Are shareholders being short-changed by private equity deals?
On 25 February Glasgow engineer Weir Group (WEIR) became the latest company to do a deal with private equity, selling its flow control business to First Reserve for £275m.
However new research suggests companies that sell unwanted parts of their business are likely to get a better price on average when an industry peer is the buyer.
This is the finding of a study by corporate advisor Willis Towers Watson, which chewed through global data of more than 5,500
deals struck since 2010.
The research concludes that a company’s unique insight into the assets it is selling gives them an advantage that they do not always get when negotiating a sale to a private equity investor.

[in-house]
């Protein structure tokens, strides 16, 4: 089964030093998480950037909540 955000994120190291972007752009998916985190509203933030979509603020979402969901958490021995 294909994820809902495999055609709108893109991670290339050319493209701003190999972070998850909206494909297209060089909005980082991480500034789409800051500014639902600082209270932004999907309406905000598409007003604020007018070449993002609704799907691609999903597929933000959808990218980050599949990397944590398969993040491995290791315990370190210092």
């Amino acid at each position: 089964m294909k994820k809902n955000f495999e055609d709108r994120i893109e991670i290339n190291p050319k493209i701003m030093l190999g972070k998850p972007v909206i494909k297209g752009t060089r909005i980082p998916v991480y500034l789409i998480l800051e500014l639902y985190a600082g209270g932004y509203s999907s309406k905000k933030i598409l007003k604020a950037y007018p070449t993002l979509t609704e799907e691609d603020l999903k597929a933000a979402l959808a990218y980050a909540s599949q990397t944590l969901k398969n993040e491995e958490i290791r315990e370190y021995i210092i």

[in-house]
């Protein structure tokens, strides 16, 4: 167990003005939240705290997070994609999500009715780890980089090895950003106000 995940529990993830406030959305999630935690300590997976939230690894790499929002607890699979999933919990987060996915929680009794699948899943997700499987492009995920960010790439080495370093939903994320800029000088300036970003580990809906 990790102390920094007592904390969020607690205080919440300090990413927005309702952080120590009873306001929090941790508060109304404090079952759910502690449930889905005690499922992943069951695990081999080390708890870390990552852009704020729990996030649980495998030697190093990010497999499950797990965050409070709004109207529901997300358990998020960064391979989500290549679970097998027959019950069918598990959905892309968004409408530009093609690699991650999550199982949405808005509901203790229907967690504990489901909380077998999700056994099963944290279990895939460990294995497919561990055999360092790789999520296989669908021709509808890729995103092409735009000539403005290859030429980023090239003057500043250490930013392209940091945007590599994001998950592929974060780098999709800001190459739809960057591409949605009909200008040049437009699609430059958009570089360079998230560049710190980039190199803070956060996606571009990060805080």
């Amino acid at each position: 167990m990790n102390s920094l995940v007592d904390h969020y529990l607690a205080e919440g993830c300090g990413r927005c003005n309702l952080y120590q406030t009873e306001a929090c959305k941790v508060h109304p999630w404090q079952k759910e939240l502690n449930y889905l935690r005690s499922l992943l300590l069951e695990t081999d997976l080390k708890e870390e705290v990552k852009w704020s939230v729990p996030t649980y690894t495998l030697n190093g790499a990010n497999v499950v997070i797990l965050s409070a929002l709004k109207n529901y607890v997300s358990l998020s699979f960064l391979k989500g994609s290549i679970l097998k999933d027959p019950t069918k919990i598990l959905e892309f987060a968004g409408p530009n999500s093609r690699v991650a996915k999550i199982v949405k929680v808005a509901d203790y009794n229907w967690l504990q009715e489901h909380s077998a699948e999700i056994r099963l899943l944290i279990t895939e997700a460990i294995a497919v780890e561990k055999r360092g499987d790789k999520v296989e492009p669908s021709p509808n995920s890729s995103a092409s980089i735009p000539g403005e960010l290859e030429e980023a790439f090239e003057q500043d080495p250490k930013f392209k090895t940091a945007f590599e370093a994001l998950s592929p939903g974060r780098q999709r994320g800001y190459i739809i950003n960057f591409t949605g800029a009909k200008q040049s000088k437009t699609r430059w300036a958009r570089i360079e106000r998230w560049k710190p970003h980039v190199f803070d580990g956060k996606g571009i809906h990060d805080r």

In contrast, doing deals is part of the bread and butter of private equity firms, which typically have buyout teams with deeper experience and M&A expertise, allowing them to ‘negotiate harder in order to optimise value’.
But while divestitures are seen as crucial to the long-term strategy and value creation of many companies, most still get it wrong.
‘Our data shows sellers continuing to struggle to create shareholder value from deals, as investors punish companies whose strategies and execution they disapprove of,’ says Willis Towers Watson.